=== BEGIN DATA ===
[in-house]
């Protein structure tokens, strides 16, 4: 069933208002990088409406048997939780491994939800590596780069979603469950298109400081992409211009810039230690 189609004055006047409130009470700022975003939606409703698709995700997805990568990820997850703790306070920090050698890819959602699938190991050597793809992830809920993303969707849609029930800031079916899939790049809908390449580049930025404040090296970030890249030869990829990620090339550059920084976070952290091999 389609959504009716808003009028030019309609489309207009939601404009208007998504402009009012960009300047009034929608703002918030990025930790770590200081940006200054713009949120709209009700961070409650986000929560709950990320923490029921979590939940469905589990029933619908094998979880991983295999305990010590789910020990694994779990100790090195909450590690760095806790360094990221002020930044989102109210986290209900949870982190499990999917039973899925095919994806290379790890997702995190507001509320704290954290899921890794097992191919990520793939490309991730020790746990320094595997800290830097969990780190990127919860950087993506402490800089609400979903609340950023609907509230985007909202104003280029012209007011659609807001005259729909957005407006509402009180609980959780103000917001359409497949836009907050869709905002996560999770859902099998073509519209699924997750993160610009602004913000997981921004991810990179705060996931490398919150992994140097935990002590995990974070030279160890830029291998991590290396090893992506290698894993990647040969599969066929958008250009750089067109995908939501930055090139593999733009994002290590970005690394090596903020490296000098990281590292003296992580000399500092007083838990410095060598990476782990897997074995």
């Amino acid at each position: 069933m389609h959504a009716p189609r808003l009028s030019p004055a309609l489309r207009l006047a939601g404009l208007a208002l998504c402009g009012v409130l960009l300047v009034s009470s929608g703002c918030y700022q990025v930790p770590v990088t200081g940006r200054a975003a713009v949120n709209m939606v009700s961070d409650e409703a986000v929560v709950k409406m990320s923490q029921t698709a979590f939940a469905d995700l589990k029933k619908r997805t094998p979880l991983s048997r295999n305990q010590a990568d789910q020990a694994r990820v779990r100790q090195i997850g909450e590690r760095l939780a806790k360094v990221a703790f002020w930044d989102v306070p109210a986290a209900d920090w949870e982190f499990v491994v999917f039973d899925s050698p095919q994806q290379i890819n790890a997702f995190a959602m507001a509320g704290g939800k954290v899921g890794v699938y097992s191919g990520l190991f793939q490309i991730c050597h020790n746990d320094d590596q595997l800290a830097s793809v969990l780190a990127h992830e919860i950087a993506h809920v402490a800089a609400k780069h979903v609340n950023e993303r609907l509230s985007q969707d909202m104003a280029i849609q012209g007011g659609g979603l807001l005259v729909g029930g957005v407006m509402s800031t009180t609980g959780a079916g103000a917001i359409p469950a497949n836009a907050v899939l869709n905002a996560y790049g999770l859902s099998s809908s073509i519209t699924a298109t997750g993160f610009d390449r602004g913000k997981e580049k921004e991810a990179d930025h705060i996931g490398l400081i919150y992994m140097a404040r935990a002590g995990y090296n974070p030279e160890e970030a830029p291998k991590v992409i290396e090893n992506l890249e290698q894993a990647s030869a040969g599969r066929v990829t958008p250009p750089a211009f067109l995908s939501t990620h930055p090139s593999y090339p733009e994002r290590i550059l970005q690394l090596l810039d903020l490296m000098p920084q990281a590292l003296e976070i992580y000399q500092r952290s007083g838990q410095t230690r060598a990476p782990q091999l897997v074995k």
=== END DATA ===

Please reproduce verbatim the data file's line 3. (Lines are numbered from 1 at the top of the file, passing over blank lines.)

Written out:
């Amino acid at each position: 069933m389609h959504a009716p189609r808003l009028s030019p004055a309609l489309r207009l006047a939601g404009l208007a208002l998504c402009g009012v409130l960009l300047v009034s009470s929608g703002c918030y700022q990025v930790p770590v990088t200081g940006r200054a975003a713009v949120n709209m939606v009700s961070d409650e409703a986000v929560v709950k409406m990320s923490q029921t698709a979590f939940a469905d995700l589990k029933k619908r997805t094998p979880l991983s048997r295999n305990q010590a990568d789910q020990a694994r990820v779990r100790q090195i997850g909450e590690r760095l939780a806790k360094v990221a703790f002020w930044d989102v306070p109210a986290a209900d920090w949870e982190f499990v491994v999917f039973d899925s050698p095919q994806q290379i890819n790890a997702f995190a959602m507001a509320g704290g939800k954290v899921g890794v699938y097992s191919g990520l190991f793939q490309i991730c050597h020790n746990d320094d590596q595997l800290a830097s793809v969990l780190a990127h992830e919860i950087a993506h809920v402490a800089a609400k780069h979903v609340n950023e993303r609907l509230s985007q969707d909202m104003a280029i849609q012209g007011g659609g979603l807001l005259v729909g029930g957005v407006m509402s800031t009180t609980g959780a079916g103000a917001i359409p469950a497949n836009a907050v899939l869709n905002a996560y790049g999770l859902s099998s809908s073509i519209t699924a298109t997750g993160f610009d390449r602004g913000k997981e580049k921004e991810a990179d930025h705060i996931g490398l400081i919150y992994m140097a404040r935990a002590g995990y090296n974070p030279e160890e970030a830029p291998k991590v992409i290396e090893n992506l890249e290698q894993a990647s030869a040969g599969r066929v990829t958008p250009p750089a211009f067109l995908s939501t990620h930055p090139s593999y090339p733009e994002r290590i550059l970005q690394l090596l810039d903020l490296m000098p920084q990281a590292l003296e976070i992580y000399q500092r952290s007083g838990q410095t230690r060598a990476p782990q091999l897997v074995k």